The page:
Subject Areas: Science, Visual Arts
Grades: K-4, Enrichment: PreK-8
Optional resources:

Name that Tree

student leaning on desk with spruce branches writingOverview: Students can identify trees by observing, twigs, bark, seeds, fruit, leaf shape, and overall tree shape.
Objectives: Students will identify several trees using various physical characteristics.
Subject Areas: Science, Physical Education
Grades: 2-8
Optional resources:

Picture This

pie chart showing the diversity of lifeOverview: Students learn about the diversity of life on Earth by looking at different pictures of plants and animals from around the world.
Objectives: 1) Students will categorize similarities and differences between organisms, and 2) make the connection between diverse organisms and the divers environments in which they live.
Subject Areas: Science, visual arts, math
Grades: K-1 (Part A) and 1-5 (Part B)
Optional resources:

Plant a Tree

student holding a pine seedling on a planting holeOverview: Never underestimated the power of a tree! Besides giving us an amazing array of paper and wood products, trees provide a host of other benefits – from shading our backyards to assisting in the maintenance of the global climate. Students can express their appreciation of trees by planning and carrying out their own tree-planting project.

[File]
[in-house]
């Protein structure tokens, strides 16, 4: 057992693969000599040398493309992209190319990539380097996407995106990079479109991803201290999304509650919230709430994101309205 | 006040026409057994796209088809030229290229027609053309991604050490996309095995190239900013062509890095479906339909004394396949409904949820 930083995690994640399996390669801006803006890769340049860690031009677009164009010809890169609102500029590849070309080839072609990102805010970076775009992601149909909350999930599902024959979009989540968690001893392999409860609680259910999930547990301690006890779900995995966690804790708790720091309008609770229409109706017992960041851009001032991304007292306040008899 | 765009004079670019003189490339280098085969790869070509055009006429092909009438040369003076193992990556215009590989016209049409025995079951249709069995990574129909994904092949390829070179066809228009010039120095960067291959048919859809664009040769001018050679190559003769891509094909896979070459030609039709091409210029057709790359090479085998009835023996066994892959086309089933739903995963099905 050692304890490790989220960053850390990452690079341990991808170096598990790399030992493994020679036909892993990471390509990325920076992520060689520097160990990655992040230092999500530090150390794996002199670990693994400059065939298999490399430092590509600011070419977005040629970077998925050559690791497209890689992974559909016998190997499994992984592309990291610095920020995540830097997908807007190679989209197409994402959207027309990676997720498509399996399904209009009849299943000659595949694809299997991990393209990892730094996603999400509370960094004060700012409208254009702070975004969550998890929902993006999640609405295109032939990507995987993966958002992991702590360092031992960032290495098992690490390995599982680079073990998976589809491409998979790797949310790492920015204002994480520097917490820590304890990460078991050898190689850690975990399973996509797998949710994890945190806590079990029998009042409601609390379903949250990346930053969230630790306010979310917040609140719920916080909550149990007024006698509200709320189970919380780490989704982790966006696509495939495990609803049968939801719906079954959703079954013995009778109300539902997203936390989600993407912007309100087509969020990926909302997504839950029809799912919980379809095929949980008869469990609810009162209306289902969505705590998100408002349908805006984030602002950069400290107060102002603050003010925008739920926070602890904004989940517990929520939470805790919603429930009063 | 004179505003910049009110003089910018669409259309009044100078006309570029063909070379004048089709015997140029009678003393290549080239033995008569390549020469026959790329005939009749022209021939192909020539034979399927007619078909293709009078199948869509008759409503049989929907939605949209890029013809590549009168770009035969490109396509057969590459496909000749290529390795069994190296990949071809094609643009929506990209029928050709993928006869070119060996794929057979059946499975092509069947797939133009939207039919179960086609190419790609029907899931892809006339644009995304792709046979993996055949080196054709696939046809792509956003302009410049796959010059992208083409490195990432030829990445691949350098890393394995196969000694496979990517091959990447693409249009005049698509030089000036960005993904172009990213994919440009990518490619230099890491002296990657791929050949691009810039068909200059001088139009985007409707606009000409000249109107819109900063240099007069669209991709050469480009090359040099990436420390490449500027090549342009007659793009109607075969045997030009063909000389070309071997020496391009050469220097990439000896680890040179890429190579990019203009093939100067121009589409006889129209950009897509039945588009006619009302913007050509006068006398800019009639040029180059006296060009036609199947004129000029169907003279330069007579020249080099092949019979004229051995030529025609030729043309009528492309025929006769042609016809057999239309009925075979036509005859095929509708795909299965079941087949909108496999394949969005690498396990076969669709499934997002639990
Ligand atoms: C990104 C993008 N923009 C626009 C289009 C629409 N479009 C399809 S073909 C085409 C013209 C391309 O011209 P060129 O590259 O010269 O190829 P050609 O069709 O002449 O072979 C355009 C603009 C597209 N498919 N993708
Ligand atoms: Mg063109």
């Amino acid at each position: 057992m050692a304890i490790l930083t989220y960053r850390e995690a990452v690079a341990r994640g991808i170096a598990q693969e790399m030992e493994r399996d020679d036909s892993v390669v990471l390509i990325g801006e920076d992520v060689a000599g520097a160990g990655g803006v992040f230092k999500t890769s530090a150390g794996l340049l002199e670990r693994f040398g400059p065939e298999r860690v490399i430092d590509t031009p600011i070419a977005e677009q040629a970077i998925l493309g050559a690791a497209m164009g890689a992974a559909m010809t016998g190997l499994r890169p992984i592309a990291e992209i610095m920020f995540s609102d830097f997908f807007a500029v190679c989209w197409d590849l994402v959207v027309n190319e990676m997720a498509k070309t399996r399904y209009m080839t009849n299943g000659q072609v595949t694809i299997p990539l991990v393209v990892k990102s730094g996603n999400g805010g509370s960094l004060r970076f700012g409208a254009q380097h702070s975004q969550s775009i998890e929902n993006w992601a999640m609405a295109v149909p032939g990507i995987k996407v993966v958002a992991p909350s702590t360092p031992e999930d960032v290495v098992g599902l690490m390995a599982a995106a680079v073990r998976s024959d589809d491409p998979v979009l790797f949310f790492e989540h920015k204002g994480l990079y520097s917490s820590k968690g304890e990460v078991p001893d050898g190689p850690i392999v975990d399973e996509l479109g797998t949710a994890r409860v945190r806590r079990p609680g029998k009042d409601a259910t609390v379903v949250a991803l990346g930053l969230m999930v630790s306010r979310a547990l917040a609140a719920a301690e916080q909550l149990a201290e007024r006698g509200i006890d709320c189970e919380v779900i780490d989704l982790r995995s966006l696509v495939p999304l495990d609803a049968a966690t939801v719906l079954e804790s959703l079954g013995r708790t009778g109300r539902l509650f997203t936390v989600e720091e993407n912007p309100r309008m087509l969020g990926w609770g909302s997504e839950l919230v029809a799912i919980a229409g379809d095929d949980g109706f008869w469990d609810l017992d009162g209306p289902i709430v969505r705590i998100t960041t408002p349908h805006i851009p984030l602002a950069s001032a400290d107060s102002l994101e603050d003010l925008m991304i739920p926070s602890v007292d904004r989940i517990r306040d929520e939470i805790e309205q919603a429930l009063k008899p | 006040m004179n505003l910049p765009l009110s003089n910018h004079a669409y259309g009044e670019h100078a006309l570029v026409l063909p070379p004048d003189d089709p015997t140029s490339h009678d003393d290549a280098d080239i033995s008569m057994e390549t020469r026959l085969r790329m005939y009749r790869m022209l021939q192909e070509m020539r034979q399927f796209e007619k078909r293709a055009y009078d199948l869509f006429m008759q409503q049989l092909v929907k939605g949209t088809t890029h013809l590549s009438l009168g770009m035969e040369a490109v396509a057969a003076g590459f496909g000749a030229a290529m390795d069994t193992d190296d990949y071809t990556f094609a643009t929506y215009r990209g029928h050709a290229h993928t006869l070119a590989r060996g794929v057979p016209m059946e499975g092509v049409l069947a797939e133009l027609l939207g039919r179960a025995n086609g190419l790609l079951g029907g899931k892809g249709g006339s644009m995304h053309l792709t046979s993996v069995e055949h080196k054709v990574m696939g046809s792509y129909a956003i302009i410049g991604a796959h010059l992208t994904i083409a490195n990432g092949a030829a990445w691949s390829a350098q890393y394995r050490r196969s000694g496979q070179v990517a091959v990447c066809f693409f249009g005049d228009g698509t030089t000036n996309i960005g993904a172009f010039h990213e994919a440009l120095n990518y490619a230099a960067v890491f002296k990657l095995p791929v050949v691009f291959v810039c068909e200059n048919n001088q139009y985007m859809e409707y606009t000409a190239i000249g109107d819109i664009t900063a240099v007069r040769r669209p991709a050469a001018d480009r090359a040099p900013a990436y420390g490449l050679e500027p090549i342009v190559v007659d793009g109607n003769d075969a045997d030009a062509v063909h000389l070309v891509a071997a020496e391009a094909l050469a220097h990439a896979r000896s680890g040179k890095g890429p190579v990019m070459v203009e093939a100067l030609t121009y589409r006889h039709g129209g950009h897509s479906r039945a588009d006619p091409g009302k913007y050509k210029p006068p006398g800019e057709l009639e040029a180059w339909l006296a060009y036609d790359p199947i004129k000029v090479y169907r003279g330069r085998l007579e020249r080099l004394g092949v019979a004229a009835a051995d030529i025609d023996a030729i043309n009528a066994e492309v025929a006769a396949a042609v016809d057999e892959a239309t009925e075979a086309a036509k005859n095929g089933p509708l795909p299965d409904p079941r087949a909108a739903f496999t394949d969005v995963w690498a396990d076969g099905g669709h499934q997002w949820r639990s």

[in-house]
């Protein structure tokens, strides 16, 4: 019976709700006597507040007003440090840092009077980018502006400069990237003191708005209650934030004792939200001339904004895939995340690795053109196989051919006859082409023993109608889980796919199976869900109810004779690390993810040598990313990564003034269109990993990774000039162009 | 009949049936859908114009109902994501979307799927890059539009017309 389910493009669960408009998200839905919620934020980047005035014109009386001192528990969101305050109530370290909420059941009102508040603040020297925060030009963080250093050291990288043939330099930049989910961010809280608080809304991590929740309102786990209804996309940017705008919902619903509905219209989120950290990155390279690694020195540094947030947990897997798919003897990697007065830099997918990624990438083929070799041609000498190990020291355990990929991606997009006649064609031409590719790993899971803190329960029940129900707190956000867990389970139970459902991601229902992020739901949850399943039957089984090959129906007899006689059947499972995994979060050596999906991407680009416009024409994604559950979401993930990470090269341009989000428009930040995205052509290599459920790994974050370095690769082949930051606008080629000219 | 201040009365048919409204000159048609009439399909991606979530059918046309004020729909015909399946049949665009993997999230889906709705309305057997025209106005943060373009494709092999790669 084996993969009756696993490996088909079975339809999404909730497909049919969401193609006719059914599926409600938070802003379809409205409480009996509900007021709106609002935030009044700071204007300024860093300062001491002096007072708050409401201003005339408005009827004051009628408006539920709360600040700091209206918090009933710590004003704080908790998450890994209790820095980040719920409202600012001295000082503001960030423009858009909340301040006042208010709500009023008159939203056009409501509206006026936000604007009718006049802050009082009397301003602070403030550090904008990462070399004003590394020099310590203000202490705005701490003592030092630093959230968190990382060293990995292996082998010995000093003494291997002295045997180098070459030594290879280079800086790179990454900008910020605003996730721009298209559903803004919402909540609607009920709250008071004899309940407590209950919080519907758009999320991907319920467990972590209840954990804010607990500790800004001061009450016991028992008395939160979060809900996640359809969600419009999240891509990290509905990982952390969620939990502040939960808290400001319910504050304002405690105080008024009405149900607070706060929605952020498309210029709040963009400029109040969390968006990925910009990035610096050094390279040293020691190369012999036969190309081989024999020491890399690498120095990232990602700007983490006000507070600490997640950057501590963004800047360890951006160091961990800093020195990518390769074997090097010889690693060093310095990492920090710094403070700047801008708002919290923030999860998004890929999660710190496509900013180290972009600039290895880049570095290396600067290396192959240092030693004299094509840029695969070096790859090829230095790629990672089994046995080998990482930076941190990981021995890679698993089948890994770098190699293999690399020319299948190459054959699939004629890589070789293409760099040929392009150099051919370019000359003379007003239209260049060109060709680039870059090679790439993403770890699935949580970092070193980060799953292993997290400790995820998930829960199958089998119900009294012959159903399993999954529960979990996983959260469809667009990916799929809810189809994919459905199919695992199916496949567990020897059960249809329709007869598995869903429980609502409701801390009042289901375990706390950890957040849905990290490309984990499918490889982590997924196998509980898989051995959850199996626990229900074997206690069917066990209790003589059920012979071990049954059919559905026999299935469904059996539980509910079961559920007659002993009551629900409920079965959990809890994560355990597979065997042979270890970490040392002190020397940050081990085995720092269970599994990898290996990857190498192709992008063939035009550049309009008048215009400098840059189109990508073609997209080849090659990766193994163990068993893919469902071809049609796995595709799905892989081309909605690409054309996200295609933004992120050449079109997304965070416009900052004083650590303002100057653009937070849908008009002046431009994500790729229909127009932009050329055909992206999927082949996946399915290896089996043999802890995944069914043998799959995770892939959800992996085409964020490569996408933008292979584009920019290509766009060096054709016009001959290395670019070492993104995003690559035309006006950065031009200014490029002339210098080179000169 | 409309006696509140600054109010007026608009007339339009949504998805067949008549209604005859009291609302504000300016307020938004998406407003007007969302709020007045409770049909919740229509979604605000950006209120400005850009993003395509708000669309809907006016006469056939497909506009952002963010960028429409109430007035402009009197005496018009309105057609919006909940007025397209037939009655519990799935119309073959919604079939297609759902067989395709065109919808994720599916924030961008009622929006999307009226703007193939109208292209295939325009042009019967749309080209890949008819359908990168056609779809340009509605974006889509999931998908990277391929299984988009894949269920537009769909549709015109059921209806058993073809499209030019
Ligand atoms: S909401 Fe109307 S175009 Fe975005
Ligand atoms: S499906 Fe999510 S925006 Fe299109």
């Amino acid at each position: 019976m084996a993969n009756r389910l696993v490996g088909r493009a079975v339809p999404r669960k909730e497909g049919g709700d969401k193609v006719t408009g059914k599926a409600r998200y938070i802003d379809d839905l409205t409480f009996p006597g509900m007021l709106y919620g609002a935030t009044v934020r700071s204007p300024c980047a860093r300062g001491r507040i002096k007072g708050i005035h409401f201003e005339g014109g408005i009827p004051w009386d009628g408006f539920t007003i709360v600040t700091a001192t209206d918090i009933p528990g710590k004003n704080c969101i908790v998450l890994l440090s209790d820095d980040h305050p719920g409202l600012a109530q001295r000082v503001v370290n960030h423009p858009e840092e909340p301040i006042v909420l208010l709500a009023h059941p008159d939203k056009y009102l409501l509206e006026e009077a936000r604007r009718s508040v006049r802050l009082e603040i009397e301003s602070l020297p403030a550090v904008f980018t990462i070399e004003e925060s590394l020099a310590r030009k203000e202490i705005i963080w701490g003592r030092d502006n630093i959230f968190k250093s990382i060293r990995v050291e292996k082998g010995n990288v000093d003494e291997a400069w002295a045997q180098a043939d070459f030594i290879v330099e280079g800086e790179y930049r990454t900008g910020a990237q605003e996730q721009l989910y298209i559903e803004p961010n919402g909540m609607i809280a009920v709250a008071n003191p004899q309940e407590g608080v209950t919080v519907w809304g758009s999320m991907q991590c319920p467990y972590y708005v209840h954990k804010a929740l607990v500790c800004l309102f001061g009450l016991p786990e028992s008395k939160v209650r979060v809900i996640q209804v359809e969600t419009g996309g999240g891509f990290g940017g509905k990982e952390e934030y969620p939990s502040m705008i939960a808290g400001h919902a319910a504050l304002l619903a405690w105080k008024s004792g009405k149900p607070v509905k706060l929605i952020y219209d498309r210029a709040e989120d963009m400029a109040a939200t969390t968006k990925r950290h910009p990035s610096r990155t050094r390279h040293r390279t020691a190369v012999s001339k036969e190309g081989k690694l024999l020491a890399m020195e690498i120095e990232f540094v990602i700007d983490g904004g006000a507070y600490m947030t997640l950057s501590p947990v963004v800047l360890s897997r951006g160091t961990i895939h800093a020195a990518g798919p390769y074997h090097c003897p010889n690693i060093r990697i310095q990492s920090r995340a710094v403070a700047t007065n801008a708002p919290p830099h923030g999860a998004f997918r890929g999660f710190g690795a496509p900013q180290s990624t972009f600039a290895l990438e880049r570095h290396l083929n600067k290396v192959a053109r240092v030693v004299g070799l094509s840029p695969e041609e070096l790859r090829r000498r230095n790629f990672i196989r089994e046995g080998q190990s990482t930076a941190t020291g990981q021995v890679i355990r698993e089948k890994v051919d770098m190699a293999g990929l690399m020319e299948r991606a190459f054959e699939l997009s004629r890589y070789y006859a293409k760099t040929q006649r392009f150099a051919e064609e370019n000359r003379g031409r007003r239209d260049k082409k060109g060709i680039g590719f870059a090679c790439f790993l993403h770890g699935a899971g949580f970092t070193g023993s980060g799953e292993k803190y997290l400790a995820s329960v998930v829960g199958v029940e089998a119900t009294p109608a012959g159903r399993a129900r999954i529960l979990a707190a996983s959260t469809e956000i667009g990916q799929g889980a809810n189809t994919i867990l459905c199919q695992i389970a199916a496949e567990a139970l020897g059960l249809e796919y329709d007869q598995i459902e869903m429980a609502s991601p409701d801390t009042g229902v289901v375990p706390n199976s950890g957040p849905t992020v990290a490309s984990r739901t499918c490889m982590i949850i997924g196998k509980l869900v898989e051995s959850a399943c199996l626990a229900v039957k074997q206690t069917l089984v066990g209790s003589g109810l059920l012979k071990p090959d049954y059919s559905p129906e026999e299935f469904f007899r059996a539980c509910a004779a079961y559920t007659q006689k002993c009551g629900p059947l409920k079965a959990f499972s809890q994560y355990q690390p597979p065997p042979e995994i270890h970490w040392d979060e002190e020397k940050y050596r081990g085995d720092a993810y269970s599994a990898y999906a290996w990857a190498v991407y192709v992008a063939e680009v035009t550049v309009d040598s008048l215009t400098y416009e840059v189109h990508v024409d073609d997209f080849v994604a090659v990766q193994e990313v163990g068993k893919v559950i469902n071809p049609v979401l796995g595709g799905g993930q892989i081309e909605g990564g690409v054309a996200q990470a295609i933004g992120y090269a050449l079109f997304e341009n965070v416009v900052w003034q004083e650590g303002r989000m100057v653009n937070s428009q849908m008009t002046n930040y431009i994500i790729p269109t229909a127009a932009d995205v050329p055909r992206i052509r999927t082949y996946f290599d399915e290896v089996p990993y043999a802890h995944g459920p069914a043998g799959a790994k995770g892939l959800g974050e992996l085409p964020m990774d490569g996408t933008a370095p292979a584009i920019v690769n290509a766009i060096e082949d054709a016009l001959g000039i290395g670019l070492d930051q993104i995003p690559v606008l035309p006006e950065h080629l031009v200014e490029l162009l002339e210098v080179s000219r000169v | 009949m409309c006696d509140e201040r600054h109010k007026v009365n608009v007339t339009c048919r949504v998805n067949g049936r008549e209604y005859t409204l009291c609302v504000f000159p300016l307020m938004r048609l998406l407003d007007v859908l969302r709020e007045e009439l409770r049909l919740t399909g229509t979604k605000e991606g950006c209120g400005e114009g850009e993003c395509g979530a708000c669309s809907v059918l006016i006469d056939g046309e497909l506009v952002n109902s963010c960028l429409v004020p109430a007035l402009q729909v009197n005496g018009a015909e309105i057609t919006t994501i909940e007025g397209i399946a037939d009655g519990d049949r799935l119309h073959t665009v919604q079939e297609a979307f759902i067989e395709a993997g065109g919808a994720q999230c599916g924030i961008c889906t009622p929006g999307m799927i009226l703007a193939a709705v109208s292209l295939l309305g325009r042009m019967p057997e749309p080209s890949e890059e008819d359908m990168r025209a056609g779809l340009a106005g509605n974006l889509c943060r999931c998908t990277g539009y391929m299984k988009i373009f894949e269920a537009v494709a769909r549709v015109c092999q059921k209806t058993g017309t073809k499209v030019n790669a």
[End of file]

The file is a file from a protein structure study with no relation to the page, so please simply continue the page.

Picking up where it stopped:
Objectives: Students will 1) identify ways that urban trees enrich our lives, 2) determine how people care for urban trees and identify areas in the community that would benefit from having more trees, and 3) organize and execute a class tree-planting project in a local area.
Subject Areas: Science, Social Studies
Grades: 1-8
Optional resources:

Planet Diversity

boy and girl holding leaves and pine coneOverview: Students observe and describe, in minute detail, all the life they find in a small plot of land, and become more aware of the diversity and abundance of life on Earth.
Objectives: Students will 1) investigate the diversity of plants and animals on a small plot of land, 2) compare their data with others in the class to conclude what factors influence diversity, and 3) explain the value of diversity of life forms in a particular ecosystem.
Subject Areas: Science, Social Studies, Language Arts, Visual Arts
Grades: 4-6
Optional resources:


student drawing of a treeOverview: Writing and sharing poems give students an opportunity to express their thoughts, values, and beliefs about the environment and related issues in creative and artistic ways.
Objectives: Students will 1)express their points of view and attitudes about the environment using various forms of poetry and 2) analyze their own and other people's poetry to discover its full meaning.
Subject Areas: Language Arts, Science, Social Studies
Grades: 3-8
Optional resources:

Renewable or Not

collage image of a oak trees, apple and plywoodOverview: Students learn which resources are renewable and which are nonrenewable, or which are recyclable or reusable. In this activity, students will learn what these terms mean and discover why sustainable use of natural resources is so important.
Objectives: Students will 1) identify and define renewable and nonrenewable resources and explain the differences between them, and 2) participate in simulations that demonstrate society's use of renewable and non-renewable resources to understand the factors that make a renewable resource sustainable.